H. B. No. 29, concerning mortgage, trnst
and safe deposit companies, was read twice
by title and referred to printing committee
and ordered printed.
H. B. No 30, licensing retail liqnor sel
lers, read twice and referred to printing
H. B. No. 31, repeal of certain statutes,«
read twice and referred to committee on
H B. No. 32, for act concerning married
women read twice by title and referred to
printing committee.
The following bills were signed by the
speaker. C. B. No. 4, relating to admis
sion to practice of attorney at law.
C. B. No 11.
C. B. relating to police magistrates.
Council joint memorial No. 7, relating to
sale of mineral lands to aliens.
The Honse then took a recess nntil two
The House convened at 2:50 o'clock.
Congdon, of the printing committee, re
ported correctly printed H. B.s Nos. 9,15
and 24. No. 9 is to amend Rev. Stat. 1143
and to strike oat a part of No. 1152. Re
ferred to committee on elections and terri
torial affairs.
Number 24 to amend Rev. Stat. No. 1004
ch. 56. Referred to judicial committee.
Number 15 to provide for regulating and
disciplining Montana National Gnards.
Referred to committee on military affairs'
Saxton moved a reconsideration of indef
inite postponement of C. B. No. 13, provid
ing for the redaction of the legal rate of
interest from 10 to 8 per cent. Lost by
eleven to thirteen.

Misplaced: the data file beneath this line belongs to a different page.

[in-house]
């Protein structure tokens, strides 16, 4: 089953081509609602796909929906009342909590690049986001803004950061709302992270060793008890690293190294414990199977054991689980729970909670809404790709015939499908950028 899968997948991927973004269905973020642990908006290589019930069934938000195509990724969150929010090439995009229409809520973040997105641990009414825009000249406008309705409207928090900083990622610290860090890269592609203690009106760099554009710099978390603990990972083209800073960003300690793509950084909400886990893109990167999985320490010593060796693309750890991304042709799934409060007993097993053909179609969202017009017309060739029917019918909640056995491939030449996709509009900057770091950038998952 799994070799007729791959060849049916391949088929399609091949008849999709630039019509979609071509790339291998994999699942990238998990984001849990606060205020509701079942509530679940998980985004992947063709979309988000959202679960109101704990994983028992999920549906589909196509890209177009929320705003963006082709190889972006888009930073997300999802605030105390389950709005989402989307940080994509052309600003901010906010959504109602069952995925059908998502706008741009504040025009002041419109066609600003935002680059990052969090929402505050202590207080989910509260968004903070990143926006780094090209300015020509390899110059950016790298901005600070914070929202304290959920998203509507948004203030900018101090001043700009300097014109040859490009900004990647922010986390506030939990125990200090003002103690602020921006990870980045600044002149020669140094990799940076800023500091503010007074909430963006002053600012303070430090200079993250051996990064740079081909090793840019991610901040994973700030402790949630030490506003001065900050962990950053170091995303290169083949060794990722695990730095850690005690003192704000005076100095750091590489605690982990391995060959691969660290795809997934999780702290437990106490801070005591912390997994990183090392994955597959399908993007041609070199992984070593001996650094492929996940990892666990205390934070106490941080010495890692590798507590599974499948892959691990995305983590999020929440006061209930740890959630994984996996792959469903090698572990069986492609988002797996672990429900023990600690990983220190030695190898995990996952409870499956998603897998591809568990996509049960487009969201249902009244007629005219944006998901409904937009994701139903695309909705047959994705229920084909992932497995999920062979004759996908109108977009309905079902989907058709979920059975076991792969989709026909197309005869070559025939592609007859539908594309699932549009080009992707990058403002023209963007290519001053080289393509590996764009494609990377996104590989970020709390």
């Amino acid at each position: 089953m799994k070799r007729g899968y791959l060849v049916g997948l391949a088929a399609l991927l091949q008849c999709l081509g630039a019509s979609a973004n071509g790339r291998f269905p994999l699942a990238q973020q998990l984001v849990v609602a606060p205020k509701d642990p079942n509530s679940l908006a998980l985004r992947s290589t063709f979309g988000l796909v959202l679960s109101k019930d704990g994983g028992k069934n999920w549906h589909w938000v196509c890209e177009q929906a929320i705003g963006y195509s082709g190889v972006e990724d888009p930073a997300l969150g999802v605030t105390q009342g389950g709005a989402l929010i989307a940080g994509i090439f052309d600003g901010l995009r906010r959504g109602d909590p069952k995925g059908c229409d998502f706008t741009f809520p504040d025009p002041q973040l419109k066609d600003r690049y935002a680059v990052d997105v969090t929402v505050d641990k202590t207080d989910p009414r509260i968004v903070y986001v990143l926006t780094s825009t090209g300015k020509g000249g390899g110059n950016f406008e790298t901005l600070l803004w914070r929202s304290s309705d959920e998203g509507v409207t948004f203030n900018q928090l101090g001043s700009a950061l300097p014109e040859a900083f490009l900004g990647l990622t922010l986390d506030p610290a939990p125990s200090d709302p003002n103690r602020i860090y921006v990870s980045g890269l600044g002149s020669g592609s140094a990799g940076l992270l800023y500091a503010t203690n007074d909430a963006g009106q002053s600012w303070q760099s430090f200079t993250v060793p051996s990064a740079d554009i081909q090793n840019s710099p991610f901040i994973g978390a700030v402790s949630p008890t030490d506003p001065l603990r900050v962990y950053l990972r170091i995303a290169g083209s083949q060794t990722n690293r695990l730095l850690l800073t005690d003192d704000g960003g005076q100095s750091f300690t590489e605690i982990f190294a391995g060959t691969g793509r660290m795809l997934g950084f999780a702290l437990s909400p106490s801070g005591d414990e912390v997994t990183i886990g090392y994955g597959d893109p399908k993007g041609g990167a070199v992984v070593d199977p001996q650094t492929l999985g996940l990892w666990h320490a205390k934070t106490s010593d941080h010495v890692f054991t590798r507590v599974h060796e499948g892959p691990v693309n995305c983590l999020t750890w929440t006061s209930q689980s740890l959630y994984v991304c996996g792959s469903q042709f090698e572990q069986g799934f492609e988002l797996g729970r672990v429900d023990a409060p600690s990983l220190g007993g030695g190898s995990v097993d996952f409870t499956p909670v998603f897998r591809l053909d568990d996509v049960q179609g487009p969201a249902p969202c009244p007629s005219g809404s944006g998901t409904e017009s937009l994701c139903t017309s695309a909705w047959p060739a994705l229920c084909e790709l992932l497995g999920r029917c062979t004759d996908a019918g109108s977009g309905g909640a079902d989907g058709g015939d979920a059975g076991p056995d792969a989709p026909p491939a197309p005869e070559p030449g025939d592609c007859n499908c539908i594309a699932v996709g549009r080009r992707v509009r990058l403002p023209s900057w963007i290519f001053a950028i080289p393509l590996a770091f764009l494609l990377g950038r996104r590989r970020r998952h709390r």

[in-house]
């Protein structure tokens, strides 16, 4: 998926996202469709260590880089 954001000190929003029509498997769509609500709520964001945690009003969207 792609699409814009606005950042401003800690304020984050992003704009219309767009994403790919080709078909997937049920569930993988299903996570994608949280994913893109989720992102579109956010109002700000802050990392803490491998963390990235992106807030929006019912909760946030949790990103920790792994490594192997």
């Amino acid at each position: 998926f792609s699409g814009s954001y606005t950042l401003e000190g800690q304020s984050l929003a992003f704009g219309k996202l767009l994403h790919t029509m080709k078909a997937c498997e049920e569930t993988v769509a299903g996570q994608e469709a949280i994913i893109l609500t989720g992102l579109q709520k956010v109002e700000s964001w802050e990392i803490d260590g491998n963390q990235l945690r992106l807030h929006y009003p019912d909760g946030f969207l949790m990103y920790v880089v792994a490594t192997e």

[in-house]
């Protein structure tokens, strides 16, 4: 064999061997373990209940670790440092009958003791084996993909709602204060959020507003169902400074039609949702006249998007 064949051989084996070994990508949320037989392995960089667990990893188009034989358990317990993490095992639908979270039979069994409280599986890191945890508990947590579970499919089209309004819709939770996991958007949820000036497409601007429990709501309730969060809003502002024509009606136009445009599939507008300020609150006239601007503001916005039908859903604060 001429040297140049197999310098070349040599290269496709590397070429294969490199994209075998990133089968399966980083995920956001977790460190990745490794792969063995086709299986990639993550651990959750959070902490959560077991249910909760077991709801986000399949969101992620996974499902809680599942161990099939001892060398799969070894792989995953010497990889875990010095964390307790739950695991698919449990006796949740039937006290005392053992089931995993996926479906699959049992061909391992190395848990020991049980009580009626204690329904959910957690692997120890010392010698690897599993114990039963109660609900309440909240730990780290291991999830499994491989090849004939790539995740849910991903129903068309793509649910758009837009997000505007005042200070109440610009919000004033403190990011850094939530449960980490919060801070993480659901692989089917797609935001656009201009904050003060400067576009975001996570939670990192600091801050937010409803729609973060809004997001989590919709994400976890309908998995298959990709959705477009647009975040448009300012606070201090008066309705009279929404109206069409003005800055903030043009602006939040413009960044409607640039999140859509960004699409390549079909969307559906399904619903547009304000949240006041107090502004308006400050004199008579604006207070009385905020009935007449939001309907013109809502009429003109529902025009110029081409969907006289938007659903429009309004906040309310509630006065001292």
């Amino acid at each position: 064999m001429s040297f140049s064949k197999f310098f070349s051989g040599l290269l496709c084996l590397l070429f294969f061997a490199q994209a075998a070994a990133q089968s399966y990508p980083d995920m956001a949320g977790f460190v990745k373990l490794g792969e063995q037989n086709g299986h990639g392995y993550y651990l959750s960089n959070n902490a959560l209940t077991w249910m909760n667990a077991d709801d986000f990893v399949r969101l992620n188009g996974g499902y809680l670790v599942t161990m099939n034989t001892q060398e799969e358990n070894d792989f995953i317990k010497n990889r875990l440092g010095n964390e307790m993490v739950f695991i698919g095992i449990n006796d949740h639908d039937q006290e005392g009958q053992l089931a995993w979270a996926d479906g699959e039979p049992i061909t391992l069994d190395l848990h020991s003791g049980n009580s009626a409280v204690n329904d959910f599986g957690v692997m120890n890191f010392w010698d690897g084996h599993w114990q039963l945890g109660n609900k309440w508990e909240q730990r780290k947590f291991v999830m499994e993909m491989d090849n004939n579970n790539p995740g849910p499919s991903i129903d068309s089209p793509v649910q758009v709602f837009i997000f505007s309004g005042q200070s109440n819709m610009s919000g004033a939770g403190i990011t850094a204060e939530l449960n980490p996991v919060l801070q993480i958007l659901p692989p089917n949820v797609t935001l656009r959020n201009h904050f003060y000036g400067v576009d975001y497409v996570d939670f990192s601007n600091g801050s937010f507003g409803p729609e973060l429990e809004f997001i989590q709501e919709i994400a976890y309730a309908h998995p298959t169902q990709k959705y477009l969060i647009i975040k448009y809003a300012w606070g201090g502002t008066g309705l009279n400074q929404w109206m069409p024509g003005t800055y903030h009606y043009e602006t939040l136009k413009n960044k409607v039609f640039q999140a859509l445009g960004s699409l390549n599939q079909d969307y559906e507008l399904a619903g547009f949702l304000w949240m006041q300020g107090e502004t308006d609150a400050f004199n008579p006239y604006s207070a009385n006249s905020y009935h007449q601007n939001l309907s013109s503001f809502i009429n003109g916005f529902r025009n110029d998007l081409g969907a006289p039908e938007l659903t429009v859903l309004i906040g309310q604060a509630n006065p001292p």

H. B. for relief of A. C. Logan, A. C.
Myers and R. H. A. Howey, the text book
commission reported back from Conncil as
having passed. Referred to committee on
1 Rea of committee on elections and terri
j tonal affairs reported H. B. No. 8, with the
| recommendation that it do pass.
The House then resolved itself into a
committee of the whole for consideration
of the bill by sections as amended. Mr.
Murray took the chair and the speaker i
I adjonrnment.
went on the floor.
Moore, the father of the bill, said he had
taken for a model the Nevada law, Nevada
being like Montana in many ways.
The consideration of the bill by sections
occupied the attention of the House until
At the conclusion of their labors it was
moved and carried that the chairman of
the committee of the whole be instructed
to report back to the Hou-e the amended
bill with the further amendments made at
the present sitting, with the recommenda
tion that it do pass.
The House then adjourned.
Thirtieth Oay--February 13.
Council came to order at 10 o'clock pur
suant to adjournment.
Brown asked for information as to P. H.
Leslie. He said he was known in an offi
cial capacity only and thought when he
communicated with the Council he should
do so officially.
Brown, from committee on judiciary, re
ported C. B. No 32, an act relating to ex
emption from jury dnty, and recom
mended passai s. General orders.
Also, H. B. No. 12, an act to allow cer
tain towns and cities to incur indebtedness,
and recommend passage. General orders.
Collins, from committee on printing, to
whom was referred C. B. No. 29, to regulate
printing and purchasing of blank books
and stationery in the several counties, re
ported the same with amendments and
recommended passage. General orders.
Middleton, from select committee to
whom was referred H. B. No. 8, to provide
for the paying o: bounties on certain stock
killing animals, with the amendments
made in tbe committee of the whole, re
ported it back with the recommendation
that it do pass with one amendment sug
gested by special committee
Council went into committee of the
whole to consider C. B. No. 27, relating to